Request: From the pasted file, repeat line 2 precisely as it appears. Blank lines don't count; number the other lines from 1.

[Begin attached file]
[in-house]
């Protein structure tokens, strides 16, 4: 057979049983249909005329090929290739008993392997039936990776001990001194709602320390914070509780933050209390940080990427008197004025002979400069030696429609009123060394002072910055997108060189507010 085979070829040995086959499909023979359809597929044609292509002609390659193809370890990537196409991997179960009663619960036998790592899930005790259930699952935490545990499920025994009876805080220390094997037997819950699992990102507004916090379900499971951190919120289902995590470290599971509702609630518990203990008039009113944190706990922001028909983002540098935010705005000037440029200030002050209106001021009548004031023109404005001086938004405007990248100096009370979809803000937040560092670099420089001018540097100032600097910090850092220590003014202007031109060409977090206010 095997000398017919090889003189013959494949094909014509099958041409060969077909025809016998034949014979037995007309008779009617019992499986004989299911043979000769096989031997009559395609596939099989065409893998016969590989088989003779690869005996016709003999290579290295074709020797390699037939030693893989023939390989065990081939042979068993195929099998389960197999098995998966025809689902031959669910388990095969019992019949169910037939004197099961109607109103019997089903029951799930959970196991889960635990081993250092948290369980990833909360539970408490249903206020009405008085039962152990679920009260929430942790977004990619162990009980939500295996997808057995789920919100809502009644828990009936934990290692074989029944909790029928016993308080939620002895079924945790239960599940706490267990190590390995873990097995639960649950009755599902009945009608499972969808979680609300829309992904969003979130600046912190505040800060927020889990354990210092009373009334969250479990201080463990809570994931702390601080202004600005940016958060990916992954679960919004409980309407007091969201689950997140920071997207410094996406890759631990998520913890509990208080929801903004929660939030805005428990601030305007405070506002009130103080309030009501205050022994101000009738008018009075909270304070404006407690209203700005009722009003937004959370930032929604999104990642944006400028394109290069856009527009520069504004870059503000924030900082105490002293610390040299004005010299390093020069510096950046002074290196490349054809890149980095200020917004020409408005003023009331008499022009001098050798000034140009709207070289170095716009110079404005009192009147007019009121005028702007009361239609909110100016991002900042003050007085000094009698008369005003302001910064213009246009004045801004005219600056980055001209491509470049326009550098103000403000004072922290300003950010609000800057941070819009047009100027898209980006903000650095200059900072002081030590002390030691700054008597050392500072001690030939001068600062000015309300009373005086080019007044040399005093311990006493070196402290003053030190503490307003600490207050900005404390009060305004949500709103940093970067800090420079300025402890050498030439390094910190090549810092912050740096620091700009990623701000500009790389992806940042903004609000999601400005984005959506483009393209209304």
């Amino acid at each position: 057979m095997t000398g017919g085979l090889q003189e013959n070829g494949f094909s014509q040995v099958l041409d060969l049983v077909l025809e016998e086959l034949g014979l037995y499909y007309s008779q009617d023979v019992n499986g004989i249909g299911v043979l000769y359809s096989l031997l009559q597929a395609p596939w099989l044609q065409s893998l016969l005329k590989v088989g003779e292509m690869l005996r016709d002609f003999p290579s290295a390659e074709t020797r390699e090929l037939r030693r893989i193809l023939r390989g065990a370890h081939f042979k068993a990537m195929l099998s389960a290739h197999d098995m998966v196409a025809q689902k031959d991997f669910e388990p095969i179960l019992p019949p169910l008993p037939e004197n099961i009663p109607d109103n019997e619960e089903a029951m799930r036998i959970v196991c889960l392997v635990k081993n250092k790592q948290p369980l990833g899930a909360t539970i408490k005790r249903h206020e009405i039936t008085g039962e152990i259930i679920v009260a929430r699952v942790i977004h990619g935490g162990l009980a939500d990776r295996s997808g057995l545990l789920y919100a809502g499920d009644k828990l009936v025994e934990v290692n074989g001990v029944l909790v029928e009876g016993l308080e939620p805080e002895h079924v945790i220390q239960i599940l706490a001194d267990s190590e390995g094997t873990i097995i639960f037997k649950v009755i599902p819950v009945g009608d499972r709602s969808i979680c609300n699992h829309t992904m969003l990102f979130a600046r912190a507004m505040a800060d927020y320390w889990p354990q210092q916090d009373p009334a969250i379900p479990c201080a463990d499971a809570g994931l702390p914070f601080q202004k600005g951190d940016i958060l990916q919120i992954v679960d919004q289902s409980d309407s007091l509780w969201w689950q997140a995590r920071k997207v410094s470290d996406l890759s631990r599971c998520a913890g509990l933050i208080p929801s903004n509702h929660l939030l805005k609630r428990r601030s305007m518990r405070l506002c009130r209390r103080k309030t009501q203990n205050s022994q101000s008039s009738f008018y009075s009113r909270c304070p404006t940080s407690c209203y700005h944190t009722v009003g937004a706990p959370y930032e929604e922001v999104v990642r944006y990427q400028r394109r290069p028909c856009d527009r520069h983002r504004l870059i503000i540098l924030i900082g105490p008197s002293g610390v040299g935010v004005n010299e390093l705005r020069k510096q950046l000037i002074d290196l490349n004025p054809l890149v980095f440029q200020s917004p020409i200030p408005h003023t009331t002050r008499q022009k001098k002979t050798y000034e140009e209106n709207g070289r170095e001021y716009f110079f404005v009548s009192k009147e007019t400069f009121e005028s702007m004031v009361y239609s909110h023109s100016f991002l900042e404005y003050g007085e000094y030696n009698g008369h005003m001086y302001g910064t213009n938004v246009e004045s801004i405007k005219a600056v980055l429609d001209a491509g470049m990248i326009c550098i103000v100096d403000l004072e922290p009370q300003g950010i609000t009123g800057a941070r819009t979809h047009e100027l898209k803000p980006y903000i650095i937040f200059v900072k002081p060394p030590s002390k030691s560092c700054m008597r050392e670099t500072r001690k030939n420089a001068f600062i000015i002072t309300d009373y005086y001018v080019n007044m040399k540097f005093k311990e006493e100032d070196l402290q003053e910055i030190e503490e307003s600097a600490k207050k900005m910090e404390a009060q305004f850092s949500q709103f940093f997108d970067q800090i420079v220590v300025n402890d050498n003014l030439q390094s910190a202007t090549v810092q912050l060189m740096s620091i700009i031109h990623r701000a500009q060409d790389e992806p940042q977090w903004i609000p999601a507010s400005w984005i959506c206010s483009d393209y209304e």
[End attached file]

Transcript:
């Protein structure tokens, strides 16, 4: 057979049983249909005329090929290739008993392997039936990776001990001194709602320390914070509780933050209390940080990427008197004025002979400069030696429609009123060394002072910055997108060189507010 085979070829040995086959499909023979359809597929044609292509002609390659193809370890990537196409991997179960009663619960036998790592899930005790259930699952935490545990499920025994009876805080220390094997037997819950699992990102507004916090379900499971951190919120289902995590470290599971509702609630518990203990008039009113944190706990922001028909983002540098935010705005000037440029200030002050209106001021009548004031023109404005001086938004405007990248100096009370979809803000937040560092670099420089001018540097100032600097910090850092220590003014202007031109060409977090206010 095997000398017919090889003189013959494949094909014509099958041409060969077909025809016998034949014979037995007309008779009617019992499986004989299911043979000769096989031997009559395609596939099989065409893998016969590989088989003779690869005996016709003999290579290295074709020797390699037939030693893989023939390989065990081939042979068993195929099998389960197999098995998966025809689902031959669910388990095969019992019949169910037939004197099961109607109103019997089903029951799930959970196991889960635990081993250092948290369980990833909360539970408490249903206020009405008085039962152990679920009260929430942790977004990619162990009980939500295996997808057995789920919100809502009644828990009936934990290692074989029944909790029928016993308080939620002895079924945790239960599940706490267990190590390995873990097995639960649950009755599902009945009608499972969808979680609300829309992904969003979130600046912190505040800060927020889990354990210092009373009334969250479990201080463990809570994931702390601080202004600005940016958060990916992954679960919004409980309407007091969201689950997140920071997207410094996406890759631990998520913890509990208080929801903004929660939030805005428990601030305007405070506002009130103080309030009501205050022994101000009738008018009075909270304070404006407690209203700005009722009003937004959370930032929604999104990642944006400028394109290069856009527009520069504004870059503000924030900082105490002293610390040299004005010299390093020069510096950046002074290196490349054809890149980095200020917004020409408005003023009331008499022009001098050798000034140009709207070289170095716009110079404005009192009147007019009121005028702007009361239609909110100016991002900042003050007085000094009698008369005003302001910064213009246009004045801004005219600056980055001209491509470049326009550098103000403000004072922290300003950010609000800057941070819009047009100027898209980006903000650095200059900072002081030590002390030691700054008597050392500072001690030939001068600062000015309300009373005086080019007044040399005093311990006493070196402290003053030190503490307003600490207050900005404390009060305004949500709103940093970067800090420079300025402890050498030439390094910190090549810092912050740096620091700009990623701000500009790389992806940042903004609000999601400005984005959506483009393209209304």